As responsible investors, we believe engagement offers a greater chance for a just and inclusive transition to a sustainable economic model. This is how we have framed our approach to net zero. We will be joining the Net Zero Asset Managers Initiative with three key actions on our agenda:
Action 1: Commitment to real-world carbon reduction
Reducing carbon from the real economy is challenging and must go beyond off-sets. Our concern is that the dominance of Scope 1 and 2 emissions data, which is more readily available, may lead to pressure on investors’ shift away from carbon intensive industries in order to reach ‘portfolio net-zero’ milestones.
Although this may give the impression of decarbonisation, it has likely only shifted the problem. For example, if we take a global equity index and double the weight in big tech stocks you can achieve a 7% reduction in the carbon intensity of your portfolio.
However, if you double your weight in the utilities who are the biggest owners of renewable energy, you will in fact increase the carbon intensity of your portfolio by 5% because of the emphasis on scope 1 and 2. Thus we must be transparent on attribution around how we achieve decarbonisation in portfolios versus the real economy.
Our action is to seek and contribute to better measures of transition. To go beyond simply excluding the ‘worst’ culprits, which could result in a worse outcome and to question if greater impact in the real economy can be achieved by investing in (and engaging with) high emitters with ambitious transition plans.
Action 2: Support for emerging markets
The world needs an inclusive transition plan that works for all its 7.9 billion people. Reduction of carbon in the real economy must include emerging markets, which will account for more than 90% of future emissions. A drive to net zero that excludes, intentionally or otherwise, any place or enterprise could result in no net zero at all.
Emerging market economies need time, support and financial resources to transition. These economies, after all, are not responsible for the bulk of emissions to date and will have one generation to turn their socio-economic systems around. This is unprecedented.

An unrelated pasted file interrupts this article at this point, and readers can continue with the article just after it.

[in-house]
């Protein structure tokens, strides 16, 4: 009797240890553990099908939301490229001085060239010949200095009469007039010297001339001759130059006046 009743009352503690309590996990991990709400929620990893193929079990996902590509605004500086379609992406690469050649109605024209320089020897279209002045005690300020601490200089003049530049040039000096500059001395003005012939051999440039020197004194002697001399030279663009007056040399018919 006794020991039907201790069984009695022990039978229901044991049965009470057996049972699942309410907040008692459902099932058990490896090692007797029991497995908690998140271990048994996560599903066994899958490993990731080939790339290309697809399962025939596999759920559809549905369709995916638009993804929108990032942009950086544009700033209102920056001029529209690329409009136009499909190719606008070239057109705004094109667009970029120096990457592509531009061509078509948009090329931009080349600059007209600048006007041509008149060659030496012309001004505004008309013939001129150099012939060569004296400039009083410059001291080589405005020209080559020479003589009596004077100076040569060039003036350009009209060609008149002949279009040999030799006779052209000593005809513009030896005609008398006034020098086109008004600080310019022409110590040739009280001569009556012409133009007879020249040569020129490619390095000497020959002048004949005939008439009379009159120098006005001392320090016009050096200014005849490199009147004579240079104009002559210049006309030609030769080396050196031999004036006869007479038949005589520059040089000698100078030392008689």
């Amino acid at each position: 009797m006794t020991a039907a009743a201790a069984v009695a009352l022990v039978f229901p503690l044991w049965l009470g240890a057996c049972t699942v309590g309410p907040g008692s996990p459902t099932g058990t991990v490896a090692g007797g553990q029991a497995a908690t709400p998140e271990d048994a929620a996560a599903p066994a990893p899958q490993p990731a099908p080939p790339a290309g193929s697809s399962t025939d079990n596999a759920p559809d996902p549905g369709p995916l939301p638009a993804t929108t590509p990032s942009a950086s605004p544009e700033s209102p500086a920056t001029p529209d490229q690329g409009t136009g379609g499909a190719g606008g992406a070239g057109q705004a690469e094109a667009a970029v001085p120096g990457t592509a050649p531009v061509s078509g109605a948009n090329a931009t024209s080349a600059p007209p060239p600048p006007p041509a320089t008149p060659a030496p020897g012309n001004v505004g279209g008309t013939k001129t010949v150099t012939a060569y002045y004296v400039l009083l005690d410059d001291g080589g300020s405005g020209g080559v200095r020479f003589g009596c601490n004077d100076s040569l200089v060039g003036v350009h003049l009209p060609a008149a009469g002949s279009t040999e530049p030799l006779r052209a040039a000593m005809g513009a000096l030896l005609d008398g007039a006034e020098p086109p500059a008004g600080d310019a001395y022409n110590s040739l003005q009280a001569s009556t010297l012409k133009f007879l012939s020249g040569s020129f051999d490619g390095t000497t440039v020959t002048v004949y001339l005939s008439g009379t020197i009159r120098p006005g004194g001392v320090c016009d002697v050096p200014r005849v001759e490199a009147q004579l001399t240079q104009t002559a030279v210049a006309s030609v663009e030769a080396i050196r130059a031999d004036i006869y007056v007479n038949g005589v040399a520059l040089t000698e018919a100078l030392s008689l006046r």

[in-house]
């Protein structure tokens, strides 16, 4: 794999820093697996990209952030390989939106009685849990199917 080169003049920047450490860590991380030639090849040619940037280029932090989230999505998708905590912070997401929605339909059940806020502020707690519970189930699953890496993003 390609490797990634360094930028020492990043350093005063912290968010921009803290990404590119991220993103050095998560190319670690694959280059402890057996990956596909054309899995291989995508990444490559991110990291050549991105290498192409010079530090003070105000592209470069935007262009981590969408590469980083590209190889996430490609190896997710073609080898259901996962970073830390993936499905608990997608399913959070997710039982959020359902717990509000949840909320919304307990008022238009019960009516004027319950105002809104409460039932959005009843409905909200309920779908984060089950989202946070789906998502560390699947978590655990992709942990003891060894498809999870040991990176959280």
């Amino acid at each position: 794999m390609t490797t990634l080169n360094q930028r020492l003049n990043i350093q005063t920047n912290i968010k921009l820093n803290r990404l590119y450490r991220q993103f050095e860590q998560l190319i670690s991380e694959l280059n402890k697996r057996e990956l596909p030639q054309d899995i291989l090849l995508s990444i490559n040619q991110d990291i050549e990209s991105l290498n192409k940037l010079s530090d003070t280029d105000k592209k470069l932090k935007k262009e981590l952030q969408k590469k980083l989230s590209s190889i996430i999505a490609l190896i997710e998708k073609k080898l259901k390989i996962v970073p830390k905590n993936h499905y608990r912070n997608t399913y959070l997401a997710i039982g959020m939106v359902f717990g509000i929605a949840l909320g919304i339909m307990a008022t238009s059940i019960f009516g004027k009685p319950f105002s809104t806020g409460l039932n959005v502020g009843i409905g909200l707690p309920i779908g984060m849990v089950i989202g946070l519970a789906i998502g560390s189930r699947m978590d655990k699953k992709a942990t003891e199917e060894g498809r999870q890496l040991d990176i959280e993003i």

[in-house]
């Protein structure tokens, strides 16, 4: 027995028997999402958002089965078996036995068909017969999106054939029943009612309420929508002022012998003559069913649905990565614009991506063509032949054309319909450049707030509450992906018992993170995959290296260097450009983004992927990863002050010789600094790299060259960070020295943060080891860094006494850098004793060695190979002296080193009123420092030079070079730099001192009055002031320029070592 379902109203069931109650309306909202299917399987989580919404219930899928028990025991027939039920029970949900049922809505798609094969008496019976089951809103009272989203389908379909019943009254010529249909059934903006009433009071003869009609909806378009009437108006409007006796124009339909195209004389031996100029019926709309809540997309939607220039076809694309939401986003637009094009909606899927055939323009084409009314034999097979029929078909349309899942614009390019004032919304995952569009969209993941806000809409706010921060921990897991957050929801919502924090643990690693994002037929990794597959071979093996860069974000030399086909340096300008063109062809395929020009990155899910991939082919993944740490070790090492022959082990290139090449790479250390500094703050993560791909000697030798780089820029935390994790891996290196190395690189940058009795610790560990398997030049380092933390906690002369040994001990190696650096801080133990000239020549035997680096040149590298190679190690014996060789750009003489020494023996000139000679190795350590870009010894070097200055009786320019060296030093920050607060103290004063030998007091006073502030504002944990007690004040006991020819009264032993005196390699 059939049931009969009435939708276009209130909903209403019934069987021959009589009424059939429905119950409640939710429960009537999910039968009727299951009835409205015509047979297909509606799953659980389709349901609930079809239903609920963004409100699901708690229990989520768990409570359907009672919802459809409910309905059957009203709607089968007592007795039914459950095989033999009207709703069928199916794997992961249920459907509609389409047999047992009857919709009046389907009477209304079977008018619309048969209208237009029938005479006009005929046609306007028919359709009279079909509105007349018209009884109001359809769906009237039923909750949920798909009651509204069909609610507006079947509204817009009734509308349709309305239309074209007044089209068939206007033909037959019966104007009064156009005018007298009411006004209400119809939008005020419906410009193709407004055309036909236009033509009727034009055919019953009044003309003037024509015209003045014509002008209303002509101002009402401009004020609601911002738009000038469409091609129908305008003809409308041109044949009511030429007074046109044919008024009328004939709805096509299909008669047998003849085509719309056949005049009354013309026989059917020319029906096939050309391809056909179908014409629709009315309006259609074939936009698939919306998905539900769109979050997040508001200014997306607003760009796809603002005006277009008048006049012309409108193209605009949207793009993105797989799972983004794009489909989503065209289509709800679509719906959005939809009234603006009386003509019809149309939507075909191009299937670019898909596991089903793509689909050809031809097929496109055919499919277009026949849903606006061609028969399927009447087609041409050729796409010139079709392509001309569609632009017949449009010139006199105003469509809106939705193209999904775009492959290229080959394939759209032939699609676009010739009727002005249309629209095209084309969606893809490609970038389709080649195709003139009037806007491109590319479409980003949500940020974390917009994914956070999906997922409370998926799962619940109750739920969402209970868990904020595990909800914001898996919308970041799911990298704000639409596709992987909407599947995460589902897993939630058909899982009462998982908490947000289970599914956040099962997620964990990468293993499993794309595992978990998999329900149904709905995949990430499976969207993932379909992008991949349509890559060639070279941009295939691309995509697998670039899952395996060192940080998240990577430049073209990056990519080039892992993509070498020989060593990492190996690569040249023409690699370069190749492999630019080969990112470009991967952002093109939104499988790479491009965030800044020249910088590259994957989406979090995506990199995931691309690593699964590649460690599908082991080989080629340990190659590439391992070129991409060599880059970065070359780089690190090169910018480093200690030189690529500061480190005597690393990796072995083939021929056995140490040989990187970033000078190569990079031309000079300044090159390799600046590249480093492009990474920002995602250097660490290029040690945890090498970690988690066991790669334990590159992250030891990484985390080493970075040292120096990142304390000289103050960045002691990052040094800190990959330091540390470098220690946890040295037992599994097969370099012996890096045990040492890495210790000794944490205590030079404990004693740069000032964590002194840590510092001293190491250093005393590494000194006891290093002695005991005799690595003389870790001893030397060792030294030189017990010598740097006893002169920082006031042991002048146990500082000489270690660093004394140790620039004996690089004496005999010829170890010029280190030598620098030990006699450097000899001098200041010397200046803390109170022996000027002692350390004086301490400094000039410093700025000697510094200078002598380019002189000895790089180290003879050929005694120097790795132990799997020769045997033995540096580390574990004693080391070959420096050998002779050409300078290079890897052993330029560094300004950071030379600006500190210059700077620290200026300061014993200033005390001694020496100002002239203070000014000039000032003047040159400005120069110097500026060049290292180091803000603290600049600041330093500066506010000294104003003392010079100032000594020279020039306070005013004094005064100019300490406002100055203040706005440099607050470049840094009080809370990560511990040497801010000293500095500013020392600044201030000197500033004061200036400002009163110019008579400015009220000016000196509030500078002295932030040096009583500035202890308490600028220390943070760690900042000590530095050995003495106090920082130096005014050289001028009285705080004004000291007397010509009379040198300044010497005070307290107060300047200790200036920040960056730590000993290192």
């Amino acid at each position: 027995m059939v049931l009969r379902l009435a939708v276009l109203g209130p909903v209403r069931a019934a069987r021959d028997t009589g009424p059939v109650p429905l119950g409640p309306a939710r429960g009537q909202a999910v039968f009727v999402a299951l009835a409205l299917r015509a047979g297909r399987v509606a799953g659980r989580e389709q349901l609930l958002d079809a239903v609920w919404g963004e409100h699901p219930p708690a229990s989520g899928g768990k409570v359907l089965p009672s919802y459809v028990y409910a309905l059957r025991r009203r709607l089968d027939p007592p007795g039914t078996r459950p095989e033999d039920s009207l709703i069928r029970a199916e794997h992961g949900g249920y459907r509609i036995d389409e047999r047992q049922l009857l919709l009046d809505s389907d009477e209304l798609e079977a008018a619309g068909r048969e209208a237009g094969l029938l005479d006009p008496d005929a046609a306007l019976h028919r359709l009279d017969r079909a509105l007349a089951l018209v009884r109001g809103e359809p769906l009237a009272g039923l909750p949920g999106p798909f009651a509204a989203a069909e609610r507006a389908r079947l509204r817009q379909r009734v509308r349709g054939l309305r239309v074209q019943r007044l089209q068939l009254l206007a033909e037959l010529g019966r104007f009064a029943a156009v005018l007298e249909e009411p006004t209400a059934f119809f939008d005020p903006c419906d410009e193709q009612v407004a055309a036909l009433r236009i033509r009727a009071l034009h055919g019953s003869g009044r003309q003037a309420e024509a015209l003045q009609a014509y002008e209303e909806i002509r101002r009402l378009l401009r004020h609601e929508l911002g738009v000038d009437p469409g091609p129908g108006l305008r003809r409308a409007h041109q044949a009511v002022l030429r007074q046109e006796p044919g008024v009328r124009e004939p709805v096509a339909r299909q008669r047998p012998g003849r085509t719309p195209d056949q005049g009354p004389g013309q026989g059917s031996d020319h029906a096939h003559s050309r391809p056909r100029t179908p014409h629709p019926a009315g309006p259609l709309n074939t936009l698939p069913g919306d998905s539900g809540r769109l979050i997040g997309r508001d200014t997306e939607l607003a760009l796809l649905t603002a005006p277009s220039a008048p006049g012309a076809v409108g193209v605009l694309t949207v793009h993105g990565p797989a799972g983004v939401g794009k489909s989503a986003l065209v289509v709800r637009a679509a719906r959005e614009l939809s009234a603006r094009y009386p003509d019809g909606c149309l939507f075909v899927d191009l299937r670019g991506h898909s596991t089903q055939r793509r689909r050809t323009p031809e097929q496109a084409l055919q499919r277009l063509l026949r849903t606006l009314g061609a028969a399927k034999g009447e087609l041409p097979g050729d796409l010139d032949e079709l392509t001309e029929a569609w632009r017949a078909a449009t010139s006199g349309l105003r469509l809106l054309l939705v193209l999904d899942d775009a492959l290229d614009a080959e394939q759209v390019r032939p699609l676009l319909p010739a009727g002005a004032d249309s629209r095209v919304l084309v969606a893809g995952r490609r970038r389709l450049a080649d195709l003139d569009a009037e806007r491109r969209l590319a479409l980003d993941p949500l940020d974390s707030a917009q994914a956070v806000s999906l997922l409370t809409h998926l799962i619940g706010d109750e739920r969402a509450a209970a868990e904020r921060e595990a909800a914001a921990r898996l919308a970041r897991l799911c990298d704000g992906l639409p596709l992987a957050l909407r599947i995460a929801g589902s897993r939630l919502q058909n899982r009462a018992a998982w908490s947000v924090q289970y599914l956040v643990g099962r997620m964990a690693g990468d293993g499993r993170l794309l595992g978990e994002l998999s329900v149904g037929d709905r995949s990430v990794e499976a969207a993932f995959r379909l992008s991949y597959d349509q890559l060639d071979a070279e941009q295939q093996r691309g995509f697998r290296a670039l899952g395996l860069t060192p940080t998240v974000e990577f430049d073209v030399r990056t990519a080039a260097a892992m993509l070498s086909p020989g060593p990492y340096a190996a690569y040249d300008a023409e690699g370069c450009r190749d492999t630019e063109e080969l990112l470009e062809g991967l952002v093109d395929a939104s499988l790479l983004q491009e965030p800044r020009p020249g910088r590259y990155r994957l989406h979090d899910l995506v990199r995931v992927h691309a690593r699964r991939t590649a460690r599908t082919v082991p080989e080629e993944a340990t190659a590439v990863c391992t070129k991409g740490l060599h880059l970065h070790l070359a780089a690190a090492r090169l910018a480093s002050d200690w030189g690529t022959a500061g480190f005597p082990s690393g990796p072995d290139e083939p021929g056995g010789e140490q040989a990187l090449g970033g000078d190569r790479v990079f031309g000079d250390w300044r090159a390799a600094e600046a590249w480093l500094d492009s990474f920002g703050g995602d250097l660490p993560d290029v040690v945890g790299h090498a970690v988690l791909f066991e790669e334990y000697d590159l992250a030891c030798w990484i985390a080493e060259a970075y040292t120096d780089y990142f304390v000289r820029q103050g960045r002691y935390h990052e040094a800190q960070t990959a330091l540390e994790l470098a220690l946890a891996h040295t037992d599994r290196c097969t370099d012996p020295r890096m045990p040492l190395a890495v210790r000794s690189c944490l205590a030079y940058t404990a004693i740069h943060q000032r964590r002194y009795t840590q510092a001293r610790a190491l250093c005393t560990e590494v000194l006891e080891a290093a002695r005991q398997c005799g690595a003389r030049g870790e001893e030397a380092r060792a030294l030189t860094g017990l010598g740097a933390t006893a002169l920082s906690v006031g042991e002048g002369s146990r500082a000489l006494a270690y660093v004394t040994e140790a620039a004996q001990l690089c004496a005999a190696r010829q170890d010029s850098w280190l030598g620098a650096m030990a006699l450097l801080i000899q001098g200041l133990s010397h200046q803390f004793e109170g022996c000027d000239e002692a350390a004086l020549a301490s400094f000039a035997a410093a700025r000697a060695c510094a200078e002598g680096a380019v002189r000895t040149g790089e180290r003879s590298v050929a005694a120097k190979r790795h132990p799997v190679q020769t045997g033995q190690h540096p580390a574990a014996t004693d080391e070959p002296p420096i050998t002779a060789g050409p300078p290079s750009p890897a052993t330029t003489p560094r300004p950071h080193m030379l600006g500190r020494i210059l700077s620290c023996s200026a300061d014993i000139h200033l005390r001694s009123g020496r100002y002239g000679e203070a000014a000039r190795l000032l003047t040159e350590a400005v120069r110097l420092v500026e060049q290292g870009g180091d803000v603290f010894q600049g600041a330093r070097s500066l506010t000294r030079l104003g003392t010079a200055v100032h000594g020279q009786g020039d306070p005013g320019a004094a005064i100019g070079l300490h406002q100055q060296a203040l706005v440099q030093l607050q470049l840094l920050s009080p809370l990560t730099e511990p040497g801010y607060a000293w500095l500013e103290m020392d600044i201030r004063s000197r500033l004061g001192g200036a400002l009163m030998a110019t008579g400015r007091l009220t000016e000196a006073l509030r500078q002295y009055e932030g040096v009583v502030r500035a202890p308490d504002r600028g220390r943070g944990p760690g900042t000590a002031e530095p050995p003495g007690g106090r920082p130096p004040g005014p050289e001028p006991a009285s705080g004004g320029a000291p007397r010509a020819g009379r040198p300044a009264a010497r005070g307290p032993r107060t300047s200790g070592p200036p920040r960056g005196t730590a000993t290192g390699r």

Our action is to make the case not merely for a transition, but for a fair transition that includes emerging markets.
Action 3: Learning from our presence in Africa
Our presence in Africa reinforces the challenge for an inclusive transition. The energy grid in South Africa is four times as emissions-intensive as the UK, which impacts our own scope 1 and 2 emissions. Socio-economic challenges are intrinsically connected with the transition.
The Emerging Africa Infrastructure Fund mobilises both public and private capital in sub-Saharan Africa to help address the steep challenges these countries face attaining the Sustainable Development Goals. For example, the Kigali Bulk Water Supply Project will provide the capital city of Rwanda with 40 million litres of water every day. This substantially boosts Rwanda’s drive to have water reach 100% of the population with 500,000 people gaining access to clean fresh water.
In northern Mozambique, the Emerging Africa Infrastructure Fund has invested in a solar power plant that will bring affordable clean energy to 175,000 households in the region. It is the largest solar farm and the first utility-scale plant built in sub-Saharan Africa (outside South Africa).
When we look at sustainability through this lens, it reminds us that the most effective way to address sustainability is to invest proactively. Removing capital from sectors as an incentive for change will not be effective in the timeframes we are working with. The regions in need of the most funding continue to be the most underfunded.
Our action is through developing a centre of expertise in supporting transition plans for high-emitting sectors and companies, we can use these case studies to engage more broadly with heavy emitters in other emerging markets. We have a vested interest in South Africa getting on the right path and will contribute and engage in a purposeful way.
As a recent paper from Imperial College noted: “Not all firms can go green, but they can all get engaged in transition.” Instead of risking a disorderly exit from carbon-intensive economies, sectors or companies with a high carbon footprint, we will – where we can exert influence – actively allocate to companies and countries that can be encouraged to deliver on transition plans and have the will to do so. We want to do all we can to bring places and enterprises on the journey to net zero.
This is the approach that has the strongest probability of ensuring a transition that is fair, widespread and permanent.